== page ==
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Apolipoprotein E Genotyping Test

Last updated Oct. 11, 2015


What are the other Names for this Test? (Equivalent Terms)

  • Apo E Genotyping
  • APOE Cardiac Risk
  • APOE Genotyping

What is Apolipoprotein E Genotyping Test? (Background Information)

  • Apolipoprotein E or Apo E, is a type of protein necessary for the regulation of fat metabolism
  • Apolipoproteins are protein components of lipoproteins (“apo-“ meaning detached). Lipoproteins are carriers of cholesterol and fats. They are necessary because cholesterol and fats are not soluble in blood, and would otherwise coagulate and clog blood vessels
  • There are different kinds of lipoproteins, depending on the ratio of protein to fat:
    • Very-low density lipoproteins (VLDL) and chylomicrons contain high amounts of fat per protein
    • High-density lipoproteins (HDL) contain less fat per protein. They transport fat and cholesterol from the body back to the liver for metabolism. Thus, they are called “good”
    • Low-density lipoproteins (LDL) transport fat and cholesterol from the liver to the rest of the body. Thus, they are called “bad”
  • Lipoproteins contain apolipoproteins - the type of apolipoprotein contained by a lipoprotein determines, where the lipoprotein will go. This is because, cells at the destination recognize lipoproteins by the apolipoproteins they contain
  • Apolipoprotein E is contained by chylomicrons and intermediate-density lipoproteins (IDL)
  • The instructions for production of the Apo E protein reside on the APOE gene. There are 3 variants, or alleles, of APOE - e2, e3, and e4. These give instructions for their own variant of Apo E, which are Apo E-2, Apo E-3, and Apo E-4, respectively
  • Apo E-2 is less effective at being recognized than the other Apo E variants. Thus, an individual with the e2 allele is more likely to display higher blood fat levels, than individuals with other alleles
  • The Apolipoprotein E Genotyping Test is a blood test that determines the allele of Apo E they contain. It is used as a risk factor for coronary artery disease and is also used to detect genetic abnormalities

What are the Clinical Indications for performing the Apolipoprotein E Genotyping Test?

Following are the clinical indications for performing the Apolipoprotein E Genotyping Test:

  • Evaluating the risk for coronary artery disease (CAD), which is marked by:
    • Chest pain or discomfort
    • Shortness of breath
    • Fatigue
    • Jaw pain
    • Family history of cardiovascular disease
  • Yellow skin lesions (xanthomas)

How is the Specimen Collected for Apolipoprotein E Genotyping Test?

Following is the specimen collection process for Apolipoprotein E Genotyping Test:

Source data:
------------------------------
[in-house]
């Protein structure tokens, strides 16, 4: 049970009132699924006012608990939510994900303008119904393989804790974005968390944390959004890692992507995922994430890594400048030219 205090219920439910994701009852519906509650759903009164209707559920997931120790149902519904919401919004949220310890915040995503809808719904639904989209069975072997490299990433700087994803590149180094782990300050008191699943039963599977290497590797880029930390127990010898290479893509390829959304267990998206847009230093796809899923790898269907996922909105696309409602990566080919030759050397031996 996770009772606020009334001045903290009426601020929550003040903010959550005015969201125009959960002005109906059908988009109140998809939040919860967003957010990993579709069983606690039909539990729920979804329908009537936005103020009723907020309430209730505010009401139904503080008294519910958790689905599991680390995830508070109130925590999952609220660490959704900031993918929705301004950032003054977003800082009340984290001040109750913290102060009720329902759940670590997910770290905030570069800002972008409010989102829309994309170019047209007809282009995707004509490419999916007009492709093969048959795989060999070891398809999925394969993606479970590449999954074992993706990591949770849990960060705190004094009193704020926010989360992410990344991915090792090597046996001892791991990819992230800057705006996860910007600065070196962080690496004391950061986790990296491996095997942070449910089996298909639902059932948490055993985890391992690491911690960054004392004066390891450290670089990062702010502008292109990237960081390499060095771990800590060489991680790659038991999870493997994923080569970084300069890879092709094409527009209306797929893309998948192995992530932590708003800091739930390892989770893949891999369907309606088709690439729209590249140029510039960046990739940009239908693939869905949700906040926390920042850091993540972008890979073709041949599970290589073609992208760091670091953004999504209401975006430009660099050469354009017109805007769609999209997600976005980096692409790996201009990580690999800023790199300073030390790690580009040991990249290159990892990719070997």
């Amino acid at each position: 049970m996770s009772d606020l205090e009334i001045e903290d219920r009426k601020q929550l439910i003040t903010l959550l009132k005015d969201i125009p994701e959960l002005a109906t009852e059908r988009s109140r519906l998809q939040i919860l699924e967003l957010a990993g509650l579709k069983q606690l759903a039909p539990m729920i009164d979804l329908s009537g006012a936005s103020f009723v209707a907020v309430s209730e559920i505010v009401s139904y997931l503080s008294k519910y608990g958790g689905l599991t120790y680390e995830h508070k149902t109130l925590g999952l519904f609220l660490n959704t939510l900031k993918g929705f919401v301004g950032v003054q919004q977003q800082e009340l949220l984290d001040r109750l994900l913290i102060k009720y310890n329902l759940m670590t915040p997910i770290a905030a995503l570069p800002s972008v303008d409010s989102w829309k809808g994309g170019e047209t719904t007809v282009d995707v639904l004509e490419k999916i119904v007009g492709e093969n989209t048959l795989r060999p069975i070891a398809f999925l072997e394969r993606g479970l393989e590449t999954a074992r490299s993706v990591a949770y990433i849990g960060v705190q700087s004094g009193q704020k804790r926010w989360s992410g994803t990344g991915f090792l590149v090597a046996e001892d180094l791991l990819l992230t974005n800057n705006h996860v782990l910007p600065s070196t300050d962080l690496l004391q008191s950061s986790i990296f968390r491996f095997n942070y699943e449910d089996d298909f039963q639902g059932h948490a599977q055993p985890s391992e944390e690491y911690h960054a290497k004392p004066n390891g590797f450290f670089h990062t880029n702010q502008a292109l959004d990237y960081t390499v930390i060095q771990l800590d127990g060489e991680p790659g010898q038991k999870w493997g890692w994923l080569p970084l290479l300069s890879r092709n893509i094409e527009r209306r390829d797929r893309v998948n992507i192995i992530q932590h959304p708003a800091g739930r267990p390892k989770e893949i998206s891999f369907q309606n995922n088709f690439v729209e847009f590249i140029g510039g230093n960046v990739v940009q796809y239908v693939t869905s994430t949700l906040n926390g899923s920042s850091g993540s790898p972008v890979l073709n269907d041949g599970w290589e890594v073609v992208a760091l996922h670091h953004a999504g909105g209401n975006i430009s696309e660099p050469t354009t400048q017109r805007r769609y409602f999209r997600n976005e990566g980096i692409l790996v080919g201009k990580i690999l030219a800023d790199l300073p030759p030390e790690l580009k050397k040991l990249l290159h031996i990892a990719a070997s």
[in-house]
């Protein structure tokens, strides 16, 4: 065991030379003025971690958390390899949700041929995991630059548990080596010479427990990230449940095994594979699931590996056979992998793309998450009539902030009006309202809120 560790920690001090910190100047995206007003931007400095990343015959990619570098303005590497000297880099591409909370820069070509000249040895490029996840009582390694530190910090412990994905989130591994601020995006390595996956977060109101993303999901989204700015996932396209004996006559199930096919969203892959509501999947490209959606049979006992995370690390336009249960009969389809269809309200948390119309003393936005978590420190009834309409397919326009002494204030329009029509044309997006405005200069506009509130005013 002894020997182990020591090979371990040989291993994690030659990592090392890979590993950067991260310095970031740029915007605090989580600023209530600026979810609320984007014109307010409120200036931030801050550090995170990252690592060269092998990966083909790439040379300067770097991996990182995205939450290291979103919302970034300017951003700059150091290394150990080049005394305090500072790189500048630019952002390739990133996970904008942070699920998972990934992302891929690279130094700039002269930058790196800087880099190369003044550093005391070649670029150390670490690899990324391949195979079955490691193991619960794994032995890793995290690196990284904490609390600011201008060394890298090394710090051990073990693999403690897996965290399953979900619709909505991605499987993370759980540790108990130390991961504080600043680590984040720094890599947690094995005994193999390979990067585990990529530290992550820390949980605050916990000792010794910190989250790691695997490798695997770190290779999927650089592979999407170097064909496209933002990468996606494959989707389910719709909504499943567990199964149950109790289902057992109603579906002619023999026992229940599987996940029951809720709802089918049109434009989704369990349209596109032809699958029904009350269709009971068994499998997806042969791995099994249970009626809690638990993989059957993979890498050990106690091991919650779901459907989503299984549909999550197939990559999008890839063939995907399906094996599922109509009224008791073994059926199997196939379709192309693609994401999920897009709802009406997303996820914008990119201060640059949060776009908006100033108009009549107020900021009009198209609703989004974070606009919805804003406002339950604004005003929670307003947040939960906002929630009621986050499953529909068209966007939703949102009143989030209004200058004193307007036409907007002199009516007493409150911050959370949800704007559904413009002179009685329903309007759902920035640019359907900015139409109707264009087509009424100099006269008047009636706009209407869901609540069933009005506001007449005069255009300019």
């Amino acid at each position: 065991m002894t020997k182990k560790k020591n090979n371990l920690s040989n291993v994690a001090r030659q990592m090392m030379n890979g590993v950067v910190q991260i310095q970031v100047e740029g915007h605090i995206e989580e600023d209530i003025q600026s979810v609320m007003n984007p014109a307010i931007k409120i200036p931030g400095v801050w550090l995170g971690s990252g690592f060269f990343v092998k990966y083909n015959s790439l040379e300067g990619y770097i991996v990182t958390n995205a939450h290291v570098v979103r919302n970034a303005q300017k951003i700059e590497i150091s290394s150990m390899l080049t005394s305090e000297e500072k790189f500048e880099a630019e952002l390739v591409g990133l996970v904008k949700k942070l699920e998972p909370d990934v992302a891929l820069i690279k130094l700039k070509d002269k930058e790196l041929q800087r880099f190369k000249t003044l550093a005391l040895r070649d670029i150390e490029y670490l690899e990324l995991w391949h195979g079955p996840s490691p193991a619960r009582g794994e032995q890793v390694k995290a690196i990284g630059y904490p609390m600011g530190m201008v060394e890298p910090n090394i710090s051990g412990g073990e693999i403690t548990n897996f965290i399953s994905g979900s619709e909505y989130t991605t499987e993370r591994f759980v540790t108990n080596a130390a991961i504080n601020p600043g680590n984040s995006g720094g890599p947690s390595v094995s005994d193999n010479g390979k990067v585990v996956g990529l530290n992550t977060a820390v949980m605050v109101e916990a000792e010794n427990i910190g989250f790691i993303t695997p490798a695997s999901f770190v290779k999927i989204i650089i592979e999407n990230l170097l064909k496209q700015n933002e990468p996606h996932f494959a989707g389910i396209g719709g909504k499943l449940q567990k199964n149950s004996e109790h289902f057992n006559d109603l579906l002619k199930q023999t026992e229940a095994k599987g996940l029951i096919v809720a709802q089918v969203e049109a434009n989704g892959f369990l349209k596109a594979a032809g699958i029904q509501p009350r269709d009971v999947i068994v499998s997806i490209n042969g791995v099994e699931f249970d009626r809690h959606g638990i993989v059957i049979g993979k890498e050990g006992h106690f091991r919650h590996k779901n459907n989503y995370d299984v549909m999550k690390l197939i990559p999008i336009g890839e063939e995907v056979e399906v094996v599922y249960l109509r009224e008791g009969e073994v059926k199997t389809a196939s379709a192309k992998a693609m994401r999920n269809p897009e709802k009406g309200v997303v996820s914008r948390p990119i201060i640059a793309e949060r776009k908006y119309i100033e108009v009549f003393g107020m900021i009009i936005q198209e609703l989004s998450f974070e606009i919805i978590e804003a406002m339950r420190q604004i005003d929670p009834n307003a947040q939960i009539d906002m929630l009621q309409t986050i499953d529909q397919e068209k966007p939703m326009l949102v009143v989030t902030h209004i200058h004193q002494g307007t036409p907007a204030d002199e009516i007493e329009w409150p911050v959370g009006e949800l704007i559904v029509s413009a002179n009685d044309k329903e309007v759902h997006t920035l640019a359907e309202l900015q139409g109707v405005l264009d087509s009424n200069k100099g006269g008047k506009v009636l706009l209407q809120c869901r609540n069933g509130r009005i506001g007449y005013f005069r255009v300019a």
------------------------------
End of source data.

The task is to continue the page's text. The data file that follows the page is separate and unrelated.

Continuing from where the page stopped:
Sample required: Blood

Process: Insertion of a needle into an arm vein.

Preparation required: No special preparation is needed prior to the test.

What is the Significance of the Apolipoprotein E Genotyping Test Result?

The significance of Apolipoprotein E Genotyping Test is explained:

  • The presence of e2 may indicate a predisposition to coronary artery disease
  • Additionally, abnormalities in the APOE gene may mean congenital hyperlipoproteinemia, or HPL type III

The laboratory test results are NOT to be interpreted as results of a "stand-alone" test. The test results have to be interpreted after correlating with suitable clinical findings and additional supplemental tests/information. Your healthcare providers will explain the meaning of your tests results, based on the overall clinical scenario.

Additional and Relevant Useful Information:

  • The Apolipoprotein E Genotyping Test is often performed alongside other tests, such as a triglycerides test. These tests may require fasting for 12 hours
  • The percentage of the population that possesses e2, e3, and e4, are 10%, 63%, and 25%, respectively
  • Apolipoprotein E genotyping has revealed a loose correlation to atherosclerosis and Alzheimer’s disease

Certain medications that you may be currently taking may influence the outcome of the test. Hence, it is important to inform your healthcare provider, the complete list of medications (including any herbal supplements) you are currently taking. This will help the healthcare provider interpret your test results more accurately and avoid unnecessary chances of a misdiagnosis.

What are some Useful Resources for Additional Information?

DoveMed is currently working to bring you additional resources.

Please sign up by creating a DoveMed account to receive periodic notification on information updates.

References and Information Sources used for the Article:

Lab Tests Online (2014, July 13). Retrieved July 13, 2014 from http://labtestsonline.org/understanding/analytes/apoe/

Martini, F., Nath, J. L., & Bartholomew, E. F. (2012). Fundamentals of anatomy & physiology (9th ed.). San Francisco: Benjamin Cummings.

Mayo Clinic (2014, July 13). Coronary artery disease. Retrieved from http://www.mayoclinic.org/diseases-conditions/coronary-artery-disease/basics/symptoms/con-20032038

Nelson, D. L., Nelson, D. L., Lehninger, A. L., & Cox, M. M. (2008). Lehninger principles of biochemistry (5th ed.). New York, NY: W.H. Freeman.

Schnell, Z. B., Van, L. A., & Kranpitz, T. R. (2003). Davis's Comprehensive handbook of laboratory and diagnostic tests: With nursing implications. Philadelphia: F.A. Davis.

Wisniewsky, T. (1992). Apolipoprotein E: a pathological chaperone protein in patients with cerebral and systemic amyloid. Neuroscience Letters135(2), 235-8.

Reviewed and Approved by a member of the DoveMed Editorial Board
First uploaded: July 19, 2014
Last updated: Oct. 11, 2015